Green Currencies

Green Currencies in Europe

Description of Green currencies

The Concise Encyclopedia of the European Union describes green currencies in the following terms: [1] Green currencies, introduced into the Common Agricultural Policy in the late 1960s, represent an artificial common exchange rate for farm products, designed to equalise prices regardless of currency fluctuations. A country with a strong currency, such as Germany, which would otherwise have suffered from selling produce at the less valuable common exchange rate, used until 1992 to be recompensed by ‘monetary compensation amounts’; the opposite applied for a country with a weak currency. Within the eurozone the single currency will render obsolete this system, which was in any case modified in 1993. For British farmers, however, the sharp increase in the value of the pound in 1997-8 and the fall of the euro in 1999-2000 were particularly unfortunate, since any compensation from the EU was now conditional on matching payments from the British government, which were not forthcoming (see more in this European encyclopedia). (See also Common Agricultural Policy.)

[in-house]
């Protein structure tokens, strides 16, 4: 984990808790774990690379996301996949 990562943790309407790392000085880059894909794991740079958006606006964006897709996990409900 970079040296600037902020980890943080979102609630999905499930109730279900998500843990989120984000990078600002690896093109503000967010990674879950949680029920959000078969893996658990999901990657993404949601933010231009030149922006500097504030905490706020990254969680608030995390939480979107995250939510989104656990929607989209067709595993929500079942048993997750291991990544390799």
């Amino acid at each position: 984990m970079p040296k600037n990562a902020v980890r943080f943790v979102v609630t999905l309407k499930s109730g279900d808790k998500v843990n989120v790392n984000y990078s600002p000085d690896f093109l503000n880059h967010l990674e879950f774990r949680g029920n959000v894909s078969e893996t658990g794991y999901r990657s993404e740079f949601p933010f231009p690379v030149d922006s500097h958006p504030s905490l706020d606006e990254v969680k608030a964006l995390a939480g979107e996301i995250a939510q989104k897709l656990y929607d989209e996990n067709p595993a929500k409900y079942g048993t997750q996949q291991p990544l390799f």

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Notas y References

  1. Based on the book “A Concise Encyclopedia of the European Union from Aachen to Zollverein”, by Rodney Leach (Profile Books; London)

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